Results tagged Basque from David Lebovitz

Roasted Peppers

roasted pepper recipe

One of the things I don’t like are bell peppers. They’re one of those things that people are, for some reason, always trying to convince me to like. (What’s up with that?) And they always seem to put them on airline food as well, presumably due to their forceful, overpowering flavor, which helps the food make more of an impression on our dulled palates at higher altitudes. (And in my experience, my brain, too.) And if there wasn’t a ban on bringing pointy metallic objects on planes, I’d travel with a set of tweezers to remove the offending red and green strips they seem to like to drape over everything.

Roasted Peppers

However, like just about every other thing in my life, there’s a contradiction. And in this case, it’s that I love chile peppers — in all shapes, sizes, and colors. Go figure.

Roasted Peppers

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French Appetizers: Dukkah & Feta Wrapped with Prosciutto

feta rolls

Susan Loomis has lived in France for over twenty years, starting off in Paris, then moving with her family to an old house in Normandy that they refurbished, a story which she recounted in her best-selling book, On Rue Tatin. I’ve spent a lot of time with Susan at her home, cooking up a storm, then enjoying a wonderful meal afterwords, either outside on her lawn with the Gothic cathedral of Louviers towering over us, or in the winter, in her dining room, dining by the roaring fire.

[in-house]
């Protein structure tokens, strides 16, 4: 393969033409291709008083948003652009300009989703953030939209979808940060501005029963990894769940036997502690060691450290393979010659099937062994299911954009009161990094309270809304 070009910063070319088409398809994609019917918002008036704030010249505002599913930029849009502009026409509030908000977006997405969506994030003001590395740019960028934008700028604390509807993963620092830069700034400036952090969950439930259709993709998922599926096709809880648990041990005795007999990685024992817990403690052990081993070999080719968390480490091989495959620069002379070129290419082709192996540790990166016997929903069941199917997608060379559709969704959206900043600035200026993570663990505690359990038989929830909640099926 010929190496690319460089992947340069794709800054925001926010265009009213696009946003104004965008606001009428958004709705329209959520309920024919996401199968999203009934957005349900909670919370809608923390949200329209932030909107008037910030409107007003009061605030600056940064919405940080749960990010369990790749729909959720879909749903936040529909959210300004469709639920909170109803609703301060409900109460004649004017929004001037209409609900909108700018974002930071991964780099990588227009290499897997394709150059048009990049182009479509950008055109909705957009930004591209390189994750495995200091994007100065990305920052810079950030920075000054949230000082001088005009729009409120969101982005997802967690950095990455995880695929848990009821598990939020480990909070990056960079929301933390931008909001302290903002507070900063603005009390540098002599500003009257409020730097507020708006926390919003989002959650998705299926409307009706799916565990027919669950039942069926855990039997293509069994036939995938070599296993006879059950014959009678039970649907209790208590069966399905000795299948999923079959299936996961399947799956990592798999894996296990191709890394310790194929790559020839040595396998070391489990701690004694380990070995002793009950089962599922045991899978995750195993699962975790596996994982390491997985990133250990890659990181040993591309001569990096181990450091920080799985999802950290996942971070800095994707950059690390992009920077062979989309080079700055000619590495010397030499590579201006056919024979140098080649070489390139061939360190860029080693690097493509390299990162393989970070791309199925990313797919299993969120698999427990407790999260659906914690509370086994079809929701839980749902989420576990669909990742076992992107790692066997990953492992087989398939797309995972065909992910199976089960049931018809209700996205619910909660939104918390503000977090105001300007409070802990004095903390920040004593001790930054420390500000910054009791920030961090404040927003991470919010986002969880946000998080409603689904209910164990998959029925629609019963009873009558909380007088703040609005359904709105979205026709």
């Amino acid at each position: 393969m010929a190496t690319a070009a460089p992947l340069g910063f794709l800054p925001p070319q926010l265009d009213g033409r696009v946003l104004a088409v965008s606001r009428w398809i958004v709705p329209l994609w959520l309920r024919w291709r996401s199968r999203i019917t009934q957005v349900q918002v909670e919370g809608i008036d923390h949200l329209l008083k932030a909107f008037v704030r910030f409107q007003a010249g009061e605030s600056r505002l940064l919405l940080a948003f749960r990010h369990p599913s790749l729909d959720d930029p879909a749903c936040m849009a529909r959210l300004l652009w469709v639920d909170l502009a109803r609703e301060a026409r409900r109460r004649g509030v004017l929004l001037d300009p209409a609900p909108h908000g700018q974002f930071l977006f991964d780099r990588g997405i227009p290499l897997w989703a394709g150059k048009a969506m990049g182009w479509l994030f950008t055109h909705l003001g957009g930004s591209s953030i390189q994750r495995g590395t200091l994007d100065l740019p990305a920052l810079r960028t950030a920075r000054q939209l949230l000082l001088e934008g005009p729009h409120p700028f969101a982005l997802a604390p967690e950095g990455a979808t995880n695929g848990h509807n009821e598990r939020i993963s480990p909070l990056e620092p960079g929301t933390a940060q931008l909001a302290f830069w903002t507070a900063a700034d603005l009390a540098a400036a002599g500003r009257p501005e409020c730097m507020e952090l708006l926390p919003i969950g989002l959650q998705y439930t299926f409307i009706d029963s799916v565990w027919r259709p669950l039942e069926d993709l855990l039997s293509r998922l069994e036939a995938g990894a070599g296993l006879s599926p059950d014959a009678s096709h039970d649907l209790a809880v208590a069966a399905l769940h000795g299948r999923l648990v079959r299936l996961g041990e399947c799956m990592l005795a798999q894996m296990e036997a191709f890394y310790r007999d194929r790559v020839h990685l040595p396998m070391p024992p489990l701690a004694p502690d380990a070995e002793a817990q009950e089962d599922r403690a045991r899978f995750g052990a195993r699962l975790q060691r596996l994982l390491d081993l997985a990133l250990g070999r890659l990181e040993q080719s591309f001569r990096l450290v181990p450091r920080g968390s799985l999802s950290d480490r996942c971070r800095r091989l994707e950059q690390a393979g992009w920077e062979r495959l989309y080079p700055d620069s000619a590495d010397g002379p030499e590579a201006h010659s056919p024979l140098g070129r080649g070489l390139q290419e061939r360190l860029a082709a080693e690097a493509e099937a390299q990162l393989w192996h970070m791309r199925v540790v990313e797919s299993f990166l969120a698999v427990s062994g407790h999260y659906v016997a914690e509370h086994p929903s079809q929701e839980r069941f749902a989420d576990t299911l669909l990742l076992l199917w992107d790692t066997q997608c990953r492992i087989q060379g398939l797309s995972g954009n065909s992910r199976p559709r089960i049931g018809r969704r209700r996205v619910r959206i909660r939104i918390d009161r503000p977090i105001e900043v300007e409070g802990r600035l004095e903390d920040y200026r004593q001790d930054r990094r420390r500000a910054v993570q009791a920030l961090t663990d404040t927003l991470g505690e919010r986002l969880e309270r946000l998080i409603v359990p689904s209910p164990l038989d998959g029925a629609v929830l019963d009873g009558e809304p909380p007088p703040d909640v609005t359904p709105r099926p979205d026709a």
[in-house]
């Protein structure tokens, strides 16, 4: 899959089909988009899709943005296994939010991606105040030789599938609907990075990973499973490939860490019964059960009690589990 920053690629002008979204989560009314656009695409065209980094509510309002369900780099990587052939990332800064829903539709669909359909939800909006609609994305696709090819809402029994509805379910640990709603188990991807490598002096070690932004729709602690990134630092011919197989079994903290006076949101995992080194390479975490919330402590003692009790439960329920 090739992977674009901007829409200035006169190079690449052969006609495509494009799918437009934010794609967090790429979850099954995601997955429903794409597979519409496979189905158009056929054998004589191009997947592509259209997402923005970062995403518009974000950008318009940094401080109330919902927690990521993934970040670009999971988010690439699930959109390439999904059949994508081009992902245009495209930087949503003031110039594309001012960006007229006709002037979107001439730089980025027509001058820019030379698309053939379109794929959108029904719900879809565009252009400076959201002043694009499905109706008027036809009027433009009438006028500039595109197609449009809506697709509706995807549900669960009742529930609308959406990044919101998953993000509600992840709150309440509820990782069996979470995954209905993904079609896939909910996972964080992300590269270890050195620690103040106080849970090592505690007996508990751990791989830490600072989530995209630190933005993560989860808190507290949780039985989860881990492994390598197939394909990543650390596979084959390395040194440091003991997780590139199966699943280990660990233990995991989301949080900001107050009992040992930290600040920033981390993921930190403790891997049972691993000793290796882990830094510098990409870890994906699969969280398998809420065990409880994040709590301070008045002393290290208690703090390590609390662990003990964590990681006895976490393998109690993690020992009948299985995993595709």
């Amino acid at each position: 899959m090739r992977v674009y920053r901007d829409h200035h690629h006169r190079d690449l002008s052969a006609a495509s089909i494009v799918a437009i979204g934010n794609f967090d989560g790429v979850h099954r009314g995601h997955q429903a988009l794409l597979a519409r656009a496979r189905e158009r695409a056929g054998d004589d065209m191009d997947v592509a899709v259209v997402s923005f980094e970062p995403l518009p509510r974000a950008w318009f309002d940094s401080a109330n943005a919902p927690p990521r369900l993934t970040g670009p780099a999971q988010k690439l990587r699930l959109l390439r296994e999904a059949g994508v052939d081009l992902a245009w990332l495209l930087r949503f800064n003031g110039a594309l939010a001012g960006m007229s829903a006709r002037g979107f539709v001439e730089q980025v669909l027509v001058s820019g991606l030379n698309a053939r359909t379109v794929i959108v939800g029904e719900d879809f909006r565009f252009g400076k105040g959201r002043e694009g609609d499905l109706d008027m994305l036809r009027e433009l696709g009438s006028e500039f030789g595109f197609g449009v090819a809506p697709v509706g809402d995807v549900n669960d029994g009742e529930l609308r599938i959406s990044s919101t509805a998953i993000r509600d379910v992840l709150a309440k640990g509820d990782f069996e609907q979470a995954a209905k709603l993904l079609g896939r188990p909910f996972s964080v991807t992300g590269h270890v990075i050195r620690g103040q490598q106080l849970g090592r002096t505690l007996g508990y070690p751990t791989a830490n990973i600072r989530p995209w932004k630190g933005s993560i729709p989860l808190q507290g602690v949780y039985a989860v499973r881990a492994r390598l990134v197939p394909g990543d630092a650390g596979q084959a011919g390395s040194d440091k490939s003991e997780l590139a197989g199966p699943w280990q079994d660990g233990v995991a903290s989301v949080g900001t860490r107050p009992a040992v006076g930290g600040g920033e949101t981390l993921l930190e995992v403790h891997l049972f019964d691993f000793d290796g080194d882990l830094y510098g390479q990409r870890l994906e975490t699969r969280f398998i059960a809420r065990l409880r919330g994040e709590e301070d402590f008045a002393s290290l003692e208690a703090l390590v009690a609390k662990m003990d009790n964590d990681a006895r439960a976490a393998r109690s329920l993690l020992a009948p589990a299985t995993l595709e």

Each meal begins with an apéritif, usually a nice glass of white wine or shot of pommeau, a barrel-aged mix of apple juice and Calvados, the local apple brandy. (Calvados usually makes an appearance after most dinners in Normandy as well.) But in all of France, l’heure d’apéro (apéritif hour) usually means that an assortment of snacks are brought out to accompany the drinks.

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Caillé

caillé

The yogurt aisle in any French supermarket is the largest, longest, most well-stocked aisle in the store. (Wine, I think, runs a close second.) While there’s a disconcerting number of dubious treats there (coconut macaron or lemon madeleine-flavored yogurt anyone?) the simplest varieties are wonderful.

I’m hopelessly boring, but I like whole milk plain yogurt, which is my afternoon snack. I eat it with dried fruits, a tipple of berry syrup, or just slicked with honey. Luckily yogurt here comes in handy 4-ounce portions, the perfect size, and I don’t miss those hefty pots of purple, super sweet, gelatin-thickened gloop, which barely resembles what yogurt even is.

In between all the yogurts here, you’ll find a few oddities buried in there.

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